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Curcumin for maintenance of remission in ulcerative colitis

Overview of attention for article published in Cochrane database of systematic reviews, October 2012
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About this Attention Score

  • In the top 5% of all research outputs scored by Altmetric
  • High Attention Score compared to outputs of the same age (97th percentile)
  • High Attention Score compared to outputs of the same age and source (89th percentile)

Mentioned by

news
2 news outlets
blogs
2 blogs
twitter
20 tweeters
patent
1 patent
facebook
1 Facebook page
wikipedia
1 Wikipedia page
googleplus
1 Google+ user

Citations

dimensions_citation
37 Dimensions

Readers on

mendeley
310 Mendeley
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Title
Curcumin for maintenance of remission in ulcerative colitis
Published in
Cochrane database of systematic reviews, October 2012
DOI 10.1002/14651858.cd008424.pub2
Pubmed ID
Authors

Sushil K Garg, Vineet Ahuja, Mari Jeeva Sankar, Atul Kumar, Alan C Moss

Abstract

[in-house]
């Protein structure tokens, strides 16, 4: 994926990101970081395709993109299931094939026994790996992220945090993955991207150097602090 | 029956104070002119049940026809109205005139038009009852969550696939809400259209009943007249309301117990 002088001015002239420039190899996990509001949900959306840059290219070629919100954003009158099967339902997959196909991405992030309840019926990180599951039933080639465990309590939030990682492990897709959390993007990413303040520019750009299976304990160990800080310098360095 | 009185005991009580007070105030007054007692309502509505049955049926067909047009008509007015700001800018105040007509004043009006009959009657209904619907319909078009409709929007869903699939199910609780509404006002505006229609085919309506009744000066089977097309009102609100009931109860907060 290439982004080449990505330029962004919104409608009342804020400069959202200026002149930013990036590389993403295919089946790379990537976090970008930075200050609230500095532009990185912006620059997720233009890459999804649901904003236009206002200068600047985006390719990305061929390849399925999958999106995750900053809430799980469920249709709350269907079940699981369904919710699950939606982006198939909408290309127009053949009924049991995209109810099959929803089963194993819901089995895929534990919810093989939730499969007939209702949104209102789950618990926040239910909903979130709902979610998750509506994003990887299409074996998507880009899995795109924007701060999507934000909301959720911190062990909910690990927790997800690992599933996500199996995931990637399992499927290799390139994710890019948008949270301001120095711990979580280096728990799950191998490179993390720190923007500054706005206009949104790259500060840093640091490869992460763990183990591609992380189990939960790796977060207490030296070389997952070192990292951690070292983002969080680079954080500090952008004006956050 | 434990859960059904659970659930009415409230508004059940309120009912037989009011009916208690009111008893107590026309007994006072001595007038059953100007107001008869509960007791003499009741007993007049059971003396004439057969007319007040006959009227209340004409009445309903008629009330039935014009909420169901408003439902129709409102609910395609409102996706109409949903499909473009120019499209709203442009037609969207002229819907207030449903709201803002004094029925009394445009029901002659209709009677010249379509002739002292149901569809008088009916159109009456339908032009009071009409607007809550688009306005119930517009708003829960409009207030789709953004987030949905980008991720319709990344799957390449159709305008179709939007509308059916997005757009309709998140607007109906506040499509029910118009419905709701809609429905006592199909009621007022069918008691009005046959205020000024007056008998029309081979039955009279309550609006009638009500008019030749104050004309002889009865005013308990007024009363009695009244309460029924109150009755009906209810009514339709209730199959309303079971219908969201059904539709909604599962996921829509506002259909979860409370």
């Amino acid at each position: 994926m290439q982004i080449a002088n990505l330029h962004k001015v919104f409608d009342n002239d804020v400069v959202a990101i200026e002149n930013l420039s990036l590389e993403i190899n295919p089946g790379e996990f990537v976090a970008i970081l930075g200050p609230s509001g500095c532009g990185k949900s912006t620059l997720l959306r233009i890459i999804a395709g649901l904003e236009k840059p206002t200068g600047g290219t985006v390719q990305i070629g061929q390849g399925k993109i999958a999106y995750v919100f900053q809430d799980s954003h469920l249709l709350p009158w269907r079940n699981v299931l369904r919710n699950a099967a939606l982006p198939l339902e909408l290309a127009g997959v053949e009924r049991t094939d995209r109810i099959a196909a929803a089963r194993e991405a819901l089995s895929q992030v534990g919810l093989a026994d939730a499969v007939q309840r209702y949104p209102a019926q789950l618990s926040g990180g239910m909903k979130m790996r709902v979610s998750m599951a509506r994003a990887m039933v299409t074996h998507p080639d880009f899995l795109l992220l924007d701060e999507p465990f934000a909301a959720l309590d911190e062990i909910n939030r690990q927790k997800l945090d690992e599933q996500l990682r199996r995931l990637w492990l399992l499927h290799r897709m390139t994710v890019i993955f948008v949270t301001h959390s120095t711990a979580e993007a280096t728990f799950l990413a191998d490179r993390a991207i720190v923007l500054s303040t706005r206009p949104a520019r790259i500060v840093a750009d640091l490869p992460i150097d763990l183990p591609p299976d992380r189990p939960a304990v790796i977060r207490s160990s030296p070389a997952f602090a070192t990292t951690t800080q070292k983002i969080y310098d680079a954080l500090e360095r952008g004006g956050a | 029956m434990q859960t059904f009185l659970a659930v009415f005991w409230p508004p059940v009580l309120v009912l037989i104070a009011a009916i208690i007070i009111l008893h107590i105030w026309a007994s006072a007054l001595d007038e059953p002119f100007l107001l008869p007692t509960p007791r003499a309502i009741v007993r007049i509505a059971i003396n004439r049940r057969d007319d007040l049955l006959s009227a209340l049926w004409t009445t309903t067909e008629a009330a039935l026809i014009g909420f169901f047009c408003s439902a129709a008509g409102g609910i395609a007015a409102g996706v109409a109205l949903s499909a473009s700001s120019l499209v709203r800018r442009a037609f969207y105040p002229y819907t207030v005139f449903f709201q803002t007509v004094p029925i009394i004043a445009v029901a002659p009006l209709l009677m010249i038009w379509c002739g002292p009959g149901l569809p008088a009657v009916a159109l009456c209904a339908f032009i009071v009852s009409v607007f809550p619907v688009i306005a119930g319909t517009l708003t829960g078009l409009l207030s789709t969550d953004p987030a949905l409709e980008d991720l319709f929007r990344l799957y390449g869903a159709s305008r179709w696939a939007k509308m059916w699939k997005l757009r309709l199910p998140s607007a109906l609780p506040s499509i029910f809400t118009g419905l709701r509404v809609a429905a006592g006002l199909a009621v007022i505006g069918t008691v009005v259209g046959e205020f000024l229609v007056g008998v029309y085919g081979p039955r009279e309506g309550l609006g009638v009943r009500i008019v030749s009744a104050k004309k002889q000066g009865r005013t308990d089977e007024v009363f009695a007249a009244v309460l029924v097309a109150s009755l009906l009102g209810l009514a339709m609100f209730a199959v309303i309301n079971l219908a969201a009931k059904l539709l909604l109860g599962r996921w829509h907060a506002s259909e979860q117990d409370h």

Ulcerative colitis (UC) is a chronic inflammatory condition of the colon characterized by episodes of disease activity and symptom-free remission.There is paucity of evidence regarding the efficacy and safety of complementary or alternative medicines for the management of UC. Curcumin, an anti-inflammatory agent, has been used in many chronic inflammatory conditions such as rheumatoid arthritis, esophagitis and post-surgical inflammation. The efficacy of this agent for maintenance of remission in patients with UC has not been systematically evaluated. The primary objective was to systematically review the efficacy and safety of curcumin for maintenance of remission in UC. A computer-assisted literature search of MEDLINE, EMBASE, the Cochrane Central Register of Controlled Trials, and the Cochrane Inflammatory Bowel Disease Specialized Trial Register was performed on July 11, 2012 to identify relevant publications. Proceedings from major gastroenterology meetings and references from published articles were also searched to identify additional studies. Randomized placebo-controlled trials (RCT) of curcumin for maintenance of remission in UC were included. Studies included patients (of any age) who were in remission at the time of recruitment. Co-interventions were allowed. Two authors independently extracted data and assessed the methodological quality of the included studies using the Cochrane risk of bias tool. Data were analyzed using Review Manager (RevMan 5.1). We calculated the relative risk (RR) and 95% confidence interval (95% CI) for each dichotomous outcome. For continuous outcomes we calculated the mean difference (MD) and 95% CI. Only one trial (89 patients) fulfilled the inclusion criteria. This trial randomized 45 patients to curcumin and 44 patients to placebo. All patients received treatment with sulfasalazine or mesalamine. The study was rated as low risk of bias. Curcumin was administered orally in a dose of 2 g/day for six months. Fewer patients relapsed in the curcumin group than the placebo group at six months. Four per cent of patients in the curcumin group relapsed at six months compared to 18% of patients in the placebo group (RR 0.24, 95% CI 0.05 to 1.09; P = 0.06). There was no statistically significant difference in relapse rates at 12 months. Twenty-two per cent of curcumin patients relapsed at 12 months compared to 32% of placebo patients (RR 0.70, 95% CI 0.35 to 1.40; P = 0.31). A total of nine adverse events were reported in seven patients. These adverse events included sensation of abdominal bulging, nausea, transient hypertension, and transient increase in the number of stools. The authors did not report which treatment group the patients who experienced adverse events belonged to. The clinical activity index (CAI) at six months was significantly lower in the curcumin group compared to the placebo group (1.0 + 2.0 versus 2.2 + 2.3; MD -1.20, 95% CI -2.14 to -0.26). The endoscopic index (EI) at six months was significantly lower in the curcumin group than in the placebo group (0.8 + 0.6 versus 1.6 + 1.6; MD -0.80, 95% CI -1.33 to -0.27). Curcumin may be a safe and effective therapy for maintenance of remission in quiescent UC when given as adjunctive therapy along with mesalamine or sulfasalazine. However, further research in the form of a large scale methodologically rigorous randomized controlled trial is needed to confirm any possible benefit of curcumin in quiescent UC.